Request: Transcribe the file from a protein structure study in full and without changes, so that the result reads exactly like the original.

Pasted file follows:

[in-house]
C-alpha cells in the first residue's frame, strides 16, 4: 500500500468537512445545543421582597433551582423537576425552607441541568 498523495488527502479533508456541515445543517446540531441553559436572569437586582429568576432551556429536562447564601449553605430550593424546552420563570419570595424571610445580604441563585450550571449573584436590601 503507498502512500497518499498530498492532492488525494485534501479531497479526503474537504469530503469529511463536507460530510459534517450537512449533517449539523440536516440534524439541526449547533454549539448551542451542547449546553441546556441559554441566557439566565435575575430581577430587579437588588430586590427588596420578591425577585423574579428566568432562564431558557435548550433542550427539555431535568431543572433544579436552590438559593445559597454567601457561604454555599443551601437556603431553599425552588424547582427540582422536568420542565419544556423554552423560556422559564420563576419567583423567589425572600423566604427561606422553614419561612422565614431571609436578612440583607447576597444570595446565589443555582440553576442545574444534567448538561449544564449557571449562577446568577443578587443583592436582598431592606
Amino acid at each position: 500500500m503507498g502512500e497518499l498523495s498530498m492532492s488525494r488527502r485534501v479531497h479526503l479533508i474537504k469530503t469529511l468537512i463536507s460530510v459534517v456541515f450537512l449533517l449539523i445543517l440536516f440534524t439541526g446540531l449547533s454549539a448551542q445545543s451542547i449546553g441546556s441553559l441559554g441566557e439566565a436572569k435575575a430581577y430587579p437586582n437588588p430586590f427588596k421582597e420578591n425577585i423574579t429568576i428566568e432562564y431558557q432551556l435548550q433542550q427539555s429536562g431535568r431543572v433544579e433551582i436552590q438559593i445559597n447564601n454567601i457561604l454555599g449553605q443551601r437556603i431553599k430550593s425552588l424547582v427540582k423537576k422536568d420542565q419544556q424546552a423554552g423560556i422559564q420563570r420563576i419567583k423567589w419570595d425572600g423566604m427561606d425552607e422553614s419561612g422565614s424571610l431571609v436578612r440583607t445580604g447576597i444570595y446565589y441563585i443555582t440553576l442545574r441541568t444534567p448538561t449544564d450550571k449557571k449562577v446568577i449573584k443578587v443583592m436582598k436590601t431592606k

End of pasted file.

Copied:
[in-house]
C-alpha cells in the first residue's frame, strides 16, 4: 500500500468537512445545543421582597433551582423537576425552607441541568 498523495488527502479533508456541515445543517446540531441553559436572569437586582429568576432551556429536562447564601449553605430550593424546552420563570419570595424571610445580604441563585450550571449573584436590601 503507498502512500497518499498530498492532492488525494485534501479531497479526503474537504469530503469529511463536507460530510459534517450537512449533517449539523440536516440534524439541526449547533454549539448551542451542547449546553441546556441559554441566557439566565435575575430581577430587579437588588430586590427588596420578591425577585423574579428566568432562564431558557435548550433542550427539555431535568431543572433544579436552590438559593445559597454567601457561604454555599443551601437556603431553599425552588424547582427540582422536568420542565419544556423554552423560556422559564420563576419567583423567589425572600423566604427561606422553614419561612422565614431571609436578612440583607447576597444570595446565589443555582440553576442545574444534567448538561449544564449557571449562577446568577443578587443583592436582598431592606
Amino acid at each position: 500500500m503507498g502512500e497518499l498523495s498530498m492532492s488525494r488527502r485534501v479531497h479526503l479533508i474537504k469530503t469529511l468537512i463536507s460530510v459534517v456541515f450537512l449533517l449539523i445543517l440536516f440534524t439541526g446540531l449547533s454549539a448551542q445545543s451542547i449546553g441546556s441553559l441559554g441566557e439566565a436572569k435575575a430581577y430587579p437586582n437588588p430586590f427588596k421582597e420578591n425577585i423574579t429568576i428566568e432562564y431558557q432551556l435548550q433542550q427539555s429536562g431535568r431543572v433544579e433551582i436552590q438559593i445559597n447564601n454567601i457561604l454555599g449553605q443551601r437556603i431553599k430550593s425552588l424547582v427540582k423537576k422536568d420542565q419544556q424546552a423554552g423560556i422559564q420563570r420563576i419567583k423567589w419570595d425572600g423566604m427561606d425552607e422553614s419561612g422565614s424571610l431571609v436578612r440583607t445580604g447576597i444570595y446565589y441563585i443555582t440553576l442545574r441541568t444534567p448538561t449544564d450550571k449557571k449562577v446568577i449573584k443578587v443583592m436582598k436590601t431592606k